Material World: China’s Ghost Towns
Retail property including housing is estimated to account for around 20 percent of mainland China’s gross domestic product (GDP). China has used more concrete in the last three years than the US did in the whole of the 20th century, enough to build a road 5m wide from Canary Wharf to the Moon. Much of this concrete usage has gone towards swathes of empty houses. The number of empty homes in China reaches 50 million, twice the number of homes there are in the UK. More than one in five homes in China’s urban areas is vacant. Official estimates said that in mid-2010, 18 percent of all households in Beijing owned two or more properties.
The Hong Kong-based brokerage firm, CLSA, spent a year on the ground in China, examining more than 600 projects across a dozen cities. Their research suggests that there is a problem of excess capacity in the real-estate market in third-tier cities. China’s vacancy rate for property is rising and expected to exceed 20 percent between 2016 and 2017, largely buoyed by over-investment. Every industry from cement to shipbuilding is plagued with over-capacity. Too many blocks of apartments and shopping malls paid for with too much debt, frequently financed by the shadow banking system. China’s growth has been about the largest credit expansion in modern history.
Local governments in China are in a perpetual cash squeeze because they have to hand over a bulk of their tax revenue to the central government and because the central government often orders localities to build all sorts of infrastructure projects but neglects to assist with funding. With taxes collected centrally and then redistributed to local governments, land has become the principle source of income for provincial officials, who normally can expect a redistribution of only 50 percent of fiscal revenue after paying 85 percent of the municipal purse. Grandiose land projects, therefore, are ripe money-making schemes for officials. Because the State and therefore the Party owns all of the land in China, local governments solve their funding problems by seizing land from their poorest residents, giving them a paltry sum in return, and then they sell the land to developers, essentially flipping real estate on a massive scale.
‘This creates bubbles, because the prosperity of properties and cities ultimately comes from the accumulation of people, but developing real estate alone doesn’t create jobs—so [these new towns] don’t attract laborers or their families. As a result, only the land per se is ‘urbanized,’ and so become the ‘ghost towns’ that we see’, says Pan Yingli, a professor of finance at the Research Center for Modern Finance at Shanghai Jiaotong University. ‘Local governments borrow a lot of money [to build these towns] but [these towns don’t create] the industries or population to produce enough fiscal income to pay them off. These debts become bad loans and add to the risks for the banks. And the banks’ solution to this is to extend maturities—in other words, to lend them more money to pay off their old debts.'(theatlantic.com/international/archive/2014/01/chinas-eerie-faux-european-ghost-towns/282872/)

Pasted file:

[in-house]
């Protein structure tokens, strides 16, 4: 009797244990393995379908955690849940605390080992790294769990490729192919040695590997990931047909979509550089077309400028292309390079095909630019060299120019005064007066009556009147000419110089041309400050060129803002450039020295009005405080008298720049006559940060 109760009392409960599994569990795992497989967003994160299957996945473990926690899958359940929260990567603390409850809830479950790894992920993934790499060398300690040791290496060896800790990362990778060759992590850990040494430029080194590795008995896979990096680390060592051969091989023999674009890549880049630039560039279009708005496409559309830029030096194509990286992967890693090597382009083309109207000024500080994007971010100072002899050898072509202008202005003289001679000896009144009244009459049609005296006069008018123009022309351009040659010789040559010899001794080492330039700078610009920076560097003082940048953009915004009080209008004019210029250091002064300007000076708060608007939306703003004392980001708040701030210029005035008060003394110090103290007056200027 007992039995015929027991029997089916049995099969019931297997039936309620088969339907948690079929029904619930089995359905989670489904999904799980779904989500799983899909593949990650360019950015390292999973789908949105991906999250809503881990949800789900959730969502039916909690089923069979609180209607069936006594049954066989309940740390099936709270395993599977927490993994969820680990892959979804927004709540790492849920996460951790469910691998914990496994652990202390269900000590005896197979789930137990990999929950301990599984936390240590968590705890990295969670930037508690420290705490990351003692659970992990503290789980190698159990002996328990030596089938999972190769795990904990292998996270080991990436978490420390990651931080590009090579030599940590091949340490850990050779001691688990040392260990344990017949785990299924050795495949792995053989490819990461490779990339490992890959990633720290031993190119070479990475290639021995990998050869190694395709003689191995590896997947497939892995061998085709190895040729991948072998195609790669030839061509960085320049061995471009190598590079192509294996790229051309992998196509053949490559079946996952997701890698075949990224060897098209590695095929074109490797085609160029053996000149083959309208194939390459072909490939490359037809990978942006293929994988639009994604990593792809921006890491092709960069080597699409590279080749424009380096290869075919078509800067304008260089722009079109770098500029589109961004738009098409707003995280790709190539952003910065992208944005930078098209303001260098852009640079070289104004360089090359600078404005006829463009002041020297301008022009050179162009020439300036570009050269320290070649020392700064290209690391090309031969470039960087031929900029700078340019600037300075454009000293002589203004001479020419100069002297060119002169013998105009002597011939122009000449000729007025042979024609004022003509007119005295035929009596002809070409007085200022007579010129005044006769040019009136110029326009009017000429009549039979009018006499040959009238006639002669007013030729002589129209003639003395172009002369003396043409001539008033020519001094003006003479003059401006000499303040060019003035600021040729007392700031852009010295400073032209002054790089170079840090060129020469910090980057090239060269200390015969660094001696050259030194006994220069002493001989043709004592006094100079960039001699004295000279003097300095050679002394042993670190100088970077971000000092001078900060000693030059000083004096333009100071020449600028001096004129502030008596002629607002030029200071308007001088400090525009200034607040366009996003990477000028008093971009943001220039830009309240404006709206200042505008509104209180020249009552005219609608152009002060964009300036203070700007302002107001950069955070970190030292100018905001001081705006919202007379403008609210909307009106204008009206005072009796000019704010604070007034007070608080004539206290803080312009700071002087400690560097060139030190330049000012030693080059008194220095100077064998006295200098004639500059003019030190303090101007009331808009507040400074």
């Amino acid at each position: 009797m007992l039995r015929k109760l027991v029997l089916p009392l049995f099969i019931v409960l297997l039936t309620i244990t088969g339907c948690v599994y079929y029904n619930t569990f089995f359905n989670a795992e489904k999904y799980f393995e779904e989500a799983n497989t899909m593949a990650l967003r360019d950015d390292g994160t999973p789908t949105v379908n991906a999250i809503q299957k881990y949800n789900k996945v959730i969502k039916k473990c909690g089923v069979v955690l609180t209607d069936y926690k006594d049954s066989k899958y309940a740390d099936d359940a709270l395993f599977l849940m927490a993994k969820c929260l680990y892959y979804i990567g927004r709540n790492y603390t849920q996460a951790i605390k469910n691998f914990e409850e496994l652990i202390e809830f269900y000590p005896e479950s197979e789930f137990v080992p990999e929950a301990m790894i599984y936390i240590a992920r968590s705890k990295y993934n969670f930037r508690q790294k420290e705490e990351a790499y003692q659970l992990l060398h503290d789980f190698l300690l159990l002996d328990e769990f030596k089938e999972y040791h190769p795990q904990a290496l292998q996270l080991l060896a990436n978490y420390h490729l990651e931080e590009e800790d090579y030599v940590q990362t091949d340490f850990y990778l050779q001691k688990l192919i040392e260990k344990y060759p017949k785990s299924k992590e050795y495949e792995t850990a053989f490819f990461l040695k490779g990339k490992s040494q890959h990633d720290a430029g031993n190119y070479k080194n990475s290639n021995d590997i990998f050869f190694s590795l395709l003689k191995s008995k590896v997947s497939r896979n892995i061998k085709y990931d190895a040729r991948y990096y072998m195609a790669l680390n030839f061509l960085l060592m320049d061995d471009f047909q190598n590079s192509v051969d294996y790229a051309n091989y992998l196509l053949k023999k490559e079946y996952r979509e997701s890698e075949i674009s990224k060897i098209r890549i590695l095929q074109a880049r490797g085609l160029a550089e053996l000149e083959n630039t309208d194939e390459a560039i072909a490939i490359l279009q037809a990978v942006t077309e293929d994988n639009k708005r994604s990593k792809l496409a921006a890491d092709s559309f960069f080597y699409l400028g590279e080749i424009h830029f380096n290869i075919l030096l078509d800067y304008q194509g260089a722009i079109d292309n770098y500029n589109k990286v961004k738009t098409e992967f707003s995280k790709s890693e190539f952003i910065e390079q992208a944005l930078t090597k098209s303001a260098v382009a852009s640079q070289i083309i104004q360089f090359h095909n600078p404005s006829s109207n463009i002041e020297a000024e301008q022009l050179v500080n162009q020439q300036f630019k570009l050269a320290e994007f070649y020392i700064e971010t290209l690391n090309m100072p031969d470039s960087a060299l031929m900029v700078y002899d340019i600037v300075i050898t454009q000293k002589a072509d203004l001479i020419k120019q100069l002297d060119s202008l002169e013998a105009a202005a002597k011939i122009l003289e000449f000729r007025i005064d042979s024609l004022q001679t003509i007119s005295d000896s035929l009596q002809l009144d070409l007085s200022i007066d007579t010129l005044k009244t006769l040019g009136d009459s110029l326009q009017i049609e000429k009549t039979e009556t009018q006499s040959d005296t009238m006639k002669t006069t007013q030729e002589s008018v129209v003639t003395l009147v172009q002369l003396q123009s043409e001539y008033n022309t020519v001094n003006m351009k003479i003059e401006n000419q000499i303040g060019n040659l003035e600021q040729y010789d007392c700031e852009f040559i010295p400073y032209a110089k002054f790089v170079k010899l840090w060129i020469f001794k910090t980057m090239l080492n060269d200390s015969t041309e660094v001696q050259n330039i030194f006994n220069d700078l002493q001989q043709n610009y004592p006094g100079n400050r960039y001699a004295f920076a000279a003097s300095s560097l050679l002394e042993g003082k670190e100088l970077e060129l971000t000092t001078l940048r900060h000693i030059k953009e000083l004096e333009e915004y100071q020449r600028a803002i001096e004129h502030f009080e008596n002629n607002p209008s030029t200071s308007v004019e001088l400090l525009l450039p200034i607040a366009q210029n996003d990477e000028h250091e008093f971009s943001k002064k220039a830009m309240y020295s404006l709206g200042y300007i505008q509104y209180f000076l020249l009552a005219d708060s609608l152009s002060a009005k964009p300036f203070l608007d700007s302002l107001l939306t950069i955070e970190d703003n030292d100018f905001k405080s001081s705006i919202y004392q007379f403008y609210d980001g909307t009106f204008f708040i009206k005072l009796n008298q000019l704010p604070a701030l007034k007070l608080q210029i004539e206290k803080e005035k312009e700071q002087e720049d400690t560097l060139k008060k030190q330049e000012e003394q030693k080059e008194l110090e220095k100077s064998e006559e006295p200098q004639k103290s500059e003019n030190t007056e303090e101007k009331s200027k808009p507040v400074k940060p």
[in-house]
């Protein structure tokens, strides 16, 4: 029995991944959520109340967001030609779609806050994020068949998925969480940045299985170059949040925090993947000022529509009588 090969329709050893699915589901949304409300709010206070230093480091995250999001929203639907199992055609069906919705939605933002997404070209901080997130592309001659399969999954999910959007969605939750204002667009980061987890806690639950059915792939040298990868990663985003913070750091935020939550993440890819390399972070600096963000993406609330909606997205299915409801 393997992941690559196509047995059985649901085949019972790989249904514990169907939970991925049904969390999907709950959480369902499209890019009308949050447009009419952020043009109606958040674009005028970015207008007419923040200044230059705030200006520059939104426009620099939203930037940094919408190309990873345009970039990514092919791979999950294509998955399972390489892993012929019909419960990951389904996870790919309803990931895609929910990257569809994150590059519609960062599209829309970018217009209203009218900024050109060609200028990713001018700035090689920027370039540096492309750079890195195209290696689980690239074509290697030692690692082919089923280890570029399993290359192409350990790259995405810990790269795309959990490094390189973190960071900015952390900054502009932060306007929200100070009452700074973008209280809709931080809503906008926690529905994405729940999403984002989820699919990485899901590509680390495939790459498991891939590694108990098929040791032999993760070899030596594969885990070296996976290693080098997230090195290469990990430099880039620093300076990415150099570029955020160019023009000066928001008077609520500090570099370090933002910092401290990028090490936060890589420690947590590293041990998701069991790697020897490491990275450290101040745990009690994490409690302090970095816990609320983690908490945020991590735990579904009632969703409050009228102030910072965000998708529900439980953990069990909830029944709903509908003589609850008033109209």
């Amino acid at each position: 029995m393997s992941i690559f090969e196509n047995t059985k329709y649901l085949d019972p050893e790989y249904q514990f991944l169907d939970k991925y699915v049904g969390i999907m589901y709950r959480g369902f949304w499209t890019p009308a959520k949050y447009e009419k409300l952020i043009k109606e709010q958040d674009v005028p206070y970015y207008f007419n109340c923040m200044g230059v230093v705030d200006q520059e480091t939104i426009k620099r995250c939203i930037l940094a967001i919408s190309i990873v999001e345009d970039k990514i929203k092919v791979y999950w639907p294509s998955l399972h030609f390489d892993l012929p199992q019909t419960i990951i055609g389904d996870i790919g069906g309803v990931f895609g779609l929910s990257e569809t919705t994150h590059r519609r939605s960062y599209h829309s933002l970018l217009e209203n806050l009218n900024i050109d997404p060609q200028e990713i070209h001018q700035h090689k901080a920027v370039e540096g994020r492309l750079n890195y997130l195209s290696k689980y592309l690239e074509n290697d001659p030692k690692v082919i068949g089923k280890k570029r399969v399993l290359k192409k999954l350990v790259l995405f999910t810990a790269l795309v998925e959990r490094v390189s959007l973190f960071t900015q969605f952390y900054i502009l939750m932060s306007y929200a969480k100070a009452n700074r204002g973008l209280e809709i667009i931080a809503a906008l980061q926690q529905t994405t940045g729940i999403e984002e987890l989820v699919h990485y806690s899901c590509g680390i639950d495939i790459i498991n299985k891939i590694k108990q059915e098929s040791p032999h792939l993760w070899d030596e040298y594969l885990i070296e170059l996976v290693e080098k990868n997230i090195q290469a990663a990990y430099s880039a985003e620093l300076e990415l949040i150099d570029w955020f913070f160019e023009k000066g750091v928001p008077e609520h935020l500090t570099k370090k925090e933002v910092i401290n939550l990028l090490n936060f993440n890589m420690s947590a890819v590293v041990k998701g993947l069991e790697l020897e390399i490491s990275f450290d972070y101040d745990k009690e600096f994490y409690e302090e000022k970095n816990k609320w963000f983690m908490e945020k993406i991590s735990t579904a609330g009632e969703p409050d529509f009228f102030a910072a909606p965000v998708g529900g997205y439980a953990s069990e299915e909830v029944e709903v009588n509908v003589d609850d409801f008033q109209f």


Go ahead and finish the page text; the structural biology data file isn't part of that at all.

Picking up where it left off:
The city of Kangbashi, built for a population the size of Pittsburgh, is nearly empty. It was built a decade ago to house around a half a million people. At the time the region, known as Ordos, was rich from selling coal and sits atop one of China’s largest coal deposits. But today, coal prices are at an historic low, and Ordos is in so much debt that it had to borrow tens of millions of dollars from a local developer just to pay the salaries for its city employees.
Some make the case that these cities are being built to cover the expected internal migration from China’s countryside to the cities. The country’s urbanisation rate increased from 17.4 percent to 46.8 percent between 1978 and 2009 and is expected to grow to 64 percent by 2025. According to these voices, they’re just a little premature in building those cities.
‘I’m not so sure if we have a lot of these ghost cities, but there’s clearly a lot of empty real estate’ in smaller cities, said Maarten-Jan Bakkum, senior emerging market strategist at ING Investment Management. The longer these homes stay unoccupied, the less likely they will ever be occupied, Bakkum said. ‘If it stays empty too long, decay is very fast and the quality is not always good,’ he said. ‘You have the risk of these areas of cities or maybe even complete cities that will stay empty forever and will slowly fall apart.’ (cnbc.com/id/101678673#)
Closer to home, in Ireland, we see a similar example of capitalism in action. There, too, profit-driven developments built in the wrong locations and created a series of ghost housing estates where nobody wants to live (news.bbc.co.uk/2/hi/europe/8653949.stm)